Reverse mortgages worth a thought

FOR many baby boomers, retirement will be a financial juggling act. Without the backing of compulsory superannuation contributions throughout their working life, many may consider a reverse mortgage as a source of additional retirement income.

A reverse mortgage provides an opportunity to access home equity, with the loan secured by your home. There are no repayments necessary until you 1) sell up, or 2)die – in which case the loan is repaid out of your estate.

You can choose to receive the cash from a reverse mortgage as a regular series of payments, a lump sum or a combination of both. A lump sum payment may be counted in the Centrelink assets test, so it could reduce your age pension entitlements.

To be eligible for a reverse mortgage you generally need to be aged 60-plus, and it’s essential to own your home. You can usually borrow between 15% and 40% of the value of your home depending on your age. The older you are, the more you can borrow.

A reverse mortgage is an appealing way to tap into home equity, but these loans don’t come cheap. The interest rate and fees are often higher than those of a regular mortgage.

As a guide, the Commonwealth Bank charges an upfront fee of $950 plus interest of 8.46% for its reverse mortgage, which is only available to over-65s. St George Bank’s Seniors Access Loan (available if you’re aged over 63) charges 8.43% with an upfront loan fee of $950.

This is important because the interest on the loan builds from day one. The younger you are when you take out the loan, the less you’ll have in home equity as time goes by – more so if home values rise slowly.

For instance, let’s say a retiree owning a home worth $400,000 takes out a reverse mortgage for just $50,000 at age 65.  We’ll also assume that the loan rate is 8.5%, the monthly fees are $12 (about the current average) and the upfront fee is $900. If the property grows in value by 4% each year, by the time the home owner is aged in his mid-80s, the home will be worth around $871,000 and the loan will have grown to about $248,000.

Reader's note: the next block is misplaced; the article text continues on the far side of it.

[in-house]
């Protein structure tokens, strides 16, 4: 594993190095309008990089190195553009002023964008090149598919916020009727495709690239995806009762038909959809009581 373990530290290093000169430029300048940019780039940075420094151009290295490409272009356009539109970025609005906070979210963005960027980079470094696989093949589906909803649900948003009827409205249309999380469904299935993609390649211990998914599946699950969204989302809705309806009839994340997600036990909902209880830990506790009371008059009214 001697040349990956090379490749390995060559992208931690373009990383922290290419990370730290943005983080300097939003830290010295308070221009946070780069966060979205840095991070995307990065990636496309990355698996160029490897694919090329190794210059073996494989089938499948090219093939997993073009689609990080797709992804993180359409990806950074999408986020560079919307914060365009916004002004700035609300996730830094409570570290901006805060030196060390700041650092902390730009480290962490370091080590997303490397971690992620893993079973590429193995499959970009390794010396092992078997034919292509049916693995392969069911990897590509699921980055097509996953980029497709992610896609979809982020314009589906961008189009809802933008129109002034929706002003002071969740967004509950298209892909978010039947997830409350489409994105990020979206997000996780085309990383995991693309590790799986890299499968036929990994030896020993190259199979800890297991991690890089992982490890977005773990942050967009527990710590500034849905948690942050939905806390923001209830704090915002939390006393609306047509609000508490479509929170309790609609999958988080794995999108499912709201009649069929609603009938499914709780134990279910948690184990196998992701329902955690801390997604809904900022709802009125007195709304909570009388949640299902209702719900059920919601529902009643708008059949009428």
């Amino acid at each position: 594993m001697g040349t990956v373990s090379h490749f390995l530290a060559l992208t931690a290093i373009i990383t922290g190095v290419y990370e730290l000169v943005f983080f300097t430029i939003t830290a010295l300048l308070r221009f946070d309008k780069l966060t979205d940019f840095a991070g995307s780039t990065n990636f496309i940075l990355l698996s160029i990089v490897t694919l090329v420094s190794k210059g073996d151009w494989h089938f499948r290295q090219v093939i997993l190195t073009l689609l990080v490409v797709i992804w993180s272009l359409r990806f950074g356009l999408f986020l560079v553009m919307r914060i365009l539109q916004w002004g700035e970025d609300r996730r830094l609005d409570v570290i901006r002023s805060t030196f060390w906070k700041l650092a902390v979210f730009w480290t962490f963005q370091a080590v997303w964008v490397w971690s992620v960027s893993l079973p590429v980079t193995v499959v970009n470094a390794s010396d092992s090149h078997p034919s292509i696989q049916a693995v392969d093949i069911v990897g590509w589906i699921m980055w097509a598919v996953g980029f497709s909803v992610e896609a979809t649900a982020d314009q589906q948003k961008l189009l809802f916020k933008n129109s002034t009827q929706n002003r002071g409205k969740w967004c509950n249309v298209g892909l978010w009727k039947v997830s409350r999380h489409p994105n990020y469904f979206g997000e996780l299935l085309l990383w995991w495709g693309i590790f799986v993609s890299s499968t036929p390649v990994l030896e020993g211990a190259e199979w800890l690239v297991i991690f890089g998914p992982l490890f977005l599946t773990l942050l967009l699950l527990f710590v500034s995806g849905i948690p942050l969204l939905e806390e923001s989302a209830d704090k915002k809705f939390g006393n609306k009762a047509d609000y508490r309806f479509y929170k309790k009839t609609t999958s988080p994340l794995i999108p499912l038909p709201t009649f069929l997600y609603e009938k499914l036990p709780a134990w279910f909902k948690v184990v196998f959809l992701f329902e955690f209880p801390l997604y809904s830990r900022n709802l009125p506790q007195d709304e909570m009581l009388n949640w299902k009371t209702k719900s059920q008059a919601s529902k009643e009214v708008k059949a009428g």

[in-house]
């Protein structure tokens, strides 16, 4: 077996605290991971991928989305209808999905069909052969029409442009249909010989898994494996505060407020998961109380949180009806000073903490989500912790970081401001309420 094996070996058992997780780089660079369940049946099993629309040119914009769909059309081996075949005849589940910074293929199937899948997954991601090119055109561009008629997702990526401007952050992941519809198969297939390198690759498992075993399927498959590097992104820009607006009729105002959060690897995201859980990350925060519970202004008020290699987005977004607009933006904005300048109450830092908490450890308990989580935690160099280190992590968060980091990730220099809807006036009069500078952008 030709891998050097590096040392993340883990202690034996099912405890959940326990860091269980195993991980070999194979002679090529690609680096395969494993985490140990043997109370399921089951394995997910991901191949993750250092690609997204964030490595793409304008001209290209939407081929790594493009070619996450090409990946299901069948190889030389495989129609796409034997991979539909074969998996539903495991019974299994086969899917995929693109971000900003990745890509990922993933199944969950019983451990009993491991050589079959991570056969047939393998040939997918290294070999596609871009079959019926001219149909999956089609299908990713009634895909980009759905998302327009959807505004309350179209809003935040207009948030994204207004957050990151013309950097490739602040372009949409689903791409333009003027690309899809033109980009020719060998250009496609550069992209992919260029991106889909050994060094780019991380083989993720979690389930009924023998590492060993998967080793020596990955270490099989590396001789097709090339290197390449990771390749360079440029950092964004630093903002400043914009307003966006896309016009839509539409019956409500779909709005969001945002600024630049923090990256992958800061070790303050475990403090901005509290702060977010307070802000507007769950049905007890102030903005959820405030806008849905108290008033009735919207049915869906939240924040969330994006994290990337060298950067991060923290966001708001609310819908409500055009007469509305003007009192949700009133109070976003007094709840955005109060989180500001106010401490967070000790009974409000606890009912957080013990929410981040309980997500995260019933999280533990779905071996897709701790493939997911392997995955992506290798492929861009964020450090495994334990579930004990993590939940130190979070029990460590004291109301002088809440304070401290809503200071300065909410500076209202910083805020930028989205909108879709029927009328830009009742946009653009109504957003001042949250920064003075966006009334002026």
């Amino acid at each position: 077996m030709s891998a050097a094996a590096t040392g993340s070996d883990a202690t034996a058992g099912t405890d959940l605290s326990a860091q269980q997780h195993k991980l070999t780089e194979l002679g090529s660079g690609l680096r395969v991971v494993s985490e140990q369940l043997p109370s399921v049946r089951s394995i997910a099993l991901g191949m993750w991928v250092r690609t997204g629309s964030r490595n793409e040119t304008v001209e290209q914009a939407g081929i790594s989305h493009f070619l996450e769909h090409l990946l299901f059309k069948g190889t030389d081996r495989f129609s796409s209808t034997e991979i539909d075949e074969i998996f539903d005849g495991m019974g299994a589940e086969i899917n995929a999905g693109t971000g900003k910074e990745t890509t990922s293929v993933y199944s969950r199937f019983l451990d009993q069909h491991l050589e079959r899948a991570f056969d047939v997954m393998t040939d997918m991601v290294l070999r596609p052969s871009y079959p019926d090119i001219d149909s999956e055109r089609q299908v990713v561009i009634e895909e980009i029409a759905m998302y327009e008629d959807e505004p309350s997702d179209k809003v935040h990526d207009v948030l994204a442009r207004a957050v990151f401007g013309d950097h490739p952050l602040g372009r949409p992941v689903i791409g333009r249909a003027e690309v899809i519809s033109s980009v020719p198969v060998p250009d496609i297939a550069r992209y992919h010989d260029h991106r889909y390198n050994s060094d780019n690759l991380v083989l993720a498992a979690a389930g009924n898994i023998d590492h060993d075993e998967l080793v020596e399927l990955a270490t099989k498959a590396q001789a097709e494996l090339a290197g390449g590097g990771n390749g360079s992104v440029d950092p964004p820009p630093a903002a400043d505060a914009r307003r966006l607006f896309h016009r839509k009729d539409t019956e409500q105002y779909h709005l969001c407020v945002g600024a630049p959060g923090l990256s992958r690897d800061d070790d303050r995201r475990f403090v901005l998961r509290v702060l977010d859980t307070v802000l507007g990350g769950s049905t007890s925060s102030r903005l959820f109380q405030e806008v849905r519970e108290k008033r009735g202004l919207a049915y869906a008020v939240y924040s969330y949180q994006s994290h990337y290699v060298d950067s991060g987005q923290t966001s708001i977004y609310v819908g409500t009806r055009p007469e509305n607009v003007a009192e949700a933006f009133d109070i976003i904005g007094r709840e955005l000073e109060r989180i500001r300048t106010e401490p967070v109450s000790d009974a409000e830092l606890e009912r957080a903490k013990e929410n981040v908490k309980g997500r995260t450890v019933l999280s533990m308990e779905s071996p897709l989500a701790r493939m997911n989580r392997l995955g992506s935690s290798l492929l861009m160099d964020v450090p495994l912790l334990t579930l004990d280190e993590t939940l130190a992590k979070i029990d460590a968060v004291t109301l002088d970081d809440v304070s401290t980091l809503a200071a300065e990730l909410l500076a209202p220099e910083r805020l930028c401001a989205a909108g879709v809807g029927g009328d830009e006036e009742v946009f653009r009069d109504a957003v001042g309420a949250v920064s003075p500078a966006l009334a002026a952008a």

This may not seem like such a bad deal – after all, there’s still plenty of home equity left to draw on. The problem is that it’s in later life that we often have to fund aged care accommodation, and this can be very expensive. Once you’ve exhausted your home’s value, there may not be much else to turn to.

Reverse mortgages are certainly an option for cash-strapped retirees to consider. And if you’re worried about leaving less to the kids, think again.  I’m sure no adult child would begrudge their parent a decent retirement even if it means leaving a smaller estate.   

Nonetheless it’s important to be aware of the long term effects of using a reverse mortgage at an early stage of retirement. A good starting point for information is the consumer website of investment watchdog ASIC. The website at www.fido.gov.au provides a free booklet on reverse mortgages plus a handy online calculator that shows how the loan can impact your home equity over time.

Whatever you do, don’t sign up for a reverse mortgage without getting independent professional advice from your accountant or lawyer.                

Paul Clitheroe is a founding director of financial planning firm ipac, Chairman of the Australian Government Financial Literacy Board and chief commentator for Money Magazine.



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